He steps quickly into the Ward and, with a curt nod to his assistant (who has joined us by this time) goes to the bed of the first patient. It is
a case of chronic nephritis with cardiac complications, and after a brief visit in which he carefully, but apparently casually, inspects the patient, inquires about the laboratory work and has the assistant take blood pressure, finally getting down on his knees he also put the stethoscope to the arm; he passes on. He's very active and quick, but talks little, as this is evidently an old case which is seen before.
He passes along from bed to bed making a few inquiries of each. At last a new case is reached, a boy of twenty. By this time three or four students have, and with the nurse, or sister as they are called here, we make a party of seven. Osler first asks a few questions of the boy in regard to his past troubles it receives a history of two attacks of rheumatism. The boy lies quietly in bed and Osler stands at the head for a minute, then has the bed turned so as a better light falls on the patient, and turning to the nearest student and poking him in the ribs speaks of the possibilities of cardiac complications following rheumatism. He says, he has not seen a patient die of rheumatism for years and turning quickly to the sister asks her how many cases they have had in the hospital which died of rheumatism. She knows of none, and turning to the students Osler remarks on the value of asking information from sisters, as they always know much and their opinion is worth having. He then looks carefully at the ears and eyes, turning the head with a peculiar shove of the patient's chin, like a barber ready to shave the other side of your face. He finds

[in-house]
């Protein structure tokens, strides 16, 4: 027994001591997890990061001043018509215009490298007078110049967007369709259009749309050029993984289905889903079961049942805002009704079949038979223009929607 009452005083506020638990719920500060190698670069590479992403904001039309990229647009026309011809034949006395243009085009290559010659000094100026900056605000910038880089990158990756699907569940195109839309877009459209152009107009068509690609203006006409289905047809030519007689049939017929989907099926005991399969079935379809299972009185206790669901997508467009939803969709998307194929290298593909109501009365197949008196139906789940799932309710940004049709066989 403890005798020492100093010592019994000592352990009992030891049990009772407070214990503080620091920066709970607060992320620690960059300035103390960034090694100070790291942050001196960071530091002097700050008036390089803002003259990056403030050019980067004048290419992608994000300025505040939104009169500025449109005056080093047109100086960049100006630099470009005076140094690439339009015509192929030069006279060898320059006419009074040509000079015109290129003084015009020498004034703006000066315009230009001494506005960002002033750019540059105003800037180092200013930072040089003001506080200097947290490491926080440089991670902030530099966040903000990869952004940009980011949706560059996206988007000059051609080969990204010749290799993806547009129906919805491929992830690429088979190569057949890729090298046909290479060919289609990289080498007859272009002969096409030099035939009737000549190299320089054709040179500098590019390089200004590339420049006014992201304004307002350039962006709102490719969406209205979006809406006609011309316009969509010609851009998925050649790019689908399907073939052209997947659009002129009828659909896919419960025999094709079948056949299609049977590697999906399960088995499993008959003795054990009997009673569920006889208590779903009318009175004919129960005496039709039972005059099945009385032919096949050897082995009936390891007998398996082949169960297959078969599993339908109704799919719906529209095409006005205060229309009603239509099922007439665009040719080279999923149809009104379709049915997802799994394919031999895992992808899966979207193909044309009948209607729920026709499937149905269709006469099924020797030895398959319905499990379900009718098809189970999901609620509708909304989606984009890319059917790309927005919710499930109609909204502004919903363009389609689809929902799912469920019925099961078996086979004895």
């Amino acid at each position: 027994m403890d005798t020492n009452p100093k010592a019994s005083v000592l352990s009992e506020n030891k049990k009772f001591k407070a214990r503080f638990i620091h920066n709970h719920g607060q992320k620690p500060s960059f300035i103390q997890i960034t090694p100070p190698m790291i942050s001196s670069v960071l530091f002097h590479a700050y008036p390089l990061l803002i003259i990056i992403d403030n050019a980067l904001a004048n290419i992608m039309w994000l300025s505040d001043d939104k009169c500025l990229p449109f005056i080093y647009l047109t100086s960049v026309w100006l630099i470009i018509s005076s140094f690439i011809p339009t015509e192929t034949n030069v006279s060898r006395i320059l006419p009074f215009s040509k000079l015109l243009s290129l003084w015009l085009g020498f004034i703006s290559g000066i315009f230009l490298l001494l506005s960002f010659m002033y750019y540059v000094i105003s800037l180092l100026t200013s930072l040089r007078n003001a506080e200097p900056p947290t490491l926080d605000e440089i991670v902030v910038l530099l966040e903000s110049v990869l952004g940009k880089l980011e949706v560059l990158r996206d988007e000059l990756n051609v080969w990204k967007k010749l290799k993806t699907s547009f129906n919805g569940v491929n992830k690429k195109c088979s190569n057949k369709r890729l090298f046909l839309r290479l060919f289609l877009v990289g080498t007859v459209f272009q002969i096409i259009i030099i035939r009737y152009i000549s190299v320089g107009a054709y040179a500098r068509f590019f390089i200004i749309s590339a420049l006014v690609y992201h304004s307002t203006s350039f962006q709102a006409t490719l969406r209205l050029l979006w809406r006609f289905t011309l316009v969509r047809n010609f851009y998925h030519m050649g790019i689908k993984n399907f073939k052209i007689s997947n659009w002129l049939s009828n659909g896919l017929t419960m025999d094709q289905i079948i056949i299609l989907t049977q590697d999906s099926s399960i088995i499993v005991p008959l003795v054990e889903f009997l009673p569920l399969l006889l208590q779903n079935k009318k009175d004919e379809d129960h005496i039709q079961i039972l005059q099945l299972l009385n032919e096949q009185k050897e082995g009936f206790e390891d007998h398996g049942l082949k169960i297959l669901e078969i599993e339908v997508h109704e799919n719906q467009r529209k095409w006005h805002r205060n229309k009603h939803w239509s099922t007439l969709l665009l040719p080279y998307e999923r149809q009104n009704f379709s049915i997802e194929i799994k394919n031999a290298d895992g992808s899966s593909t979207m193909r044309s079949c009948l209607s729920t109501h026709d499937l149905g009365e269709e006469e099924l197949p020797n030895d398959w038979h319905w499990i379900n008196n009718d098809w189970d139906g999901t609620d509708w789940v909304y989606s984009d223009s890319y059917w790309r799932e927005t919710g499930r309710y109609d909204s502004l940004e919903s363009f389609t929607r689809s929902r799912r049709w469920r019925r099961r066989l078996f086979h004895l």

a phlyctenular conjunctivitis in one eye and he immediately calls for a dictionary which the nurse runs to get. She brings him back a very old 'Dorland', which causes Osler to remark on its age and usefulness; and then, as he read the definition of phlyctenular, he comments on the benefits of knowing the etymology of words.
This taking of the pulse is interesting free carefully inspect the fingers, hand, and Arvind same time, running his hand up and down the harm from wrist to elbow much as a cellist uses his left hand on the strings. In this case there is a very definite Corrigan pulse and Sir William talks of the possibility of a trutation (?) diagnosis from the pulsating carotids or from just shaking hands with a man who was a victim of aortic insufficiency. The chest is then layed bare and he goes through the ordinary routine of inspection, palpation, percussion and auscultation, talking quietly most of the time to students. The case is fairly well compensated and Sir William talks of prognosis and the pathology of this romantic edition. The whole examination takes 15 to 20 minutes, three takes a good deal of time in inspection and the possibilities of diagnosis by that alone.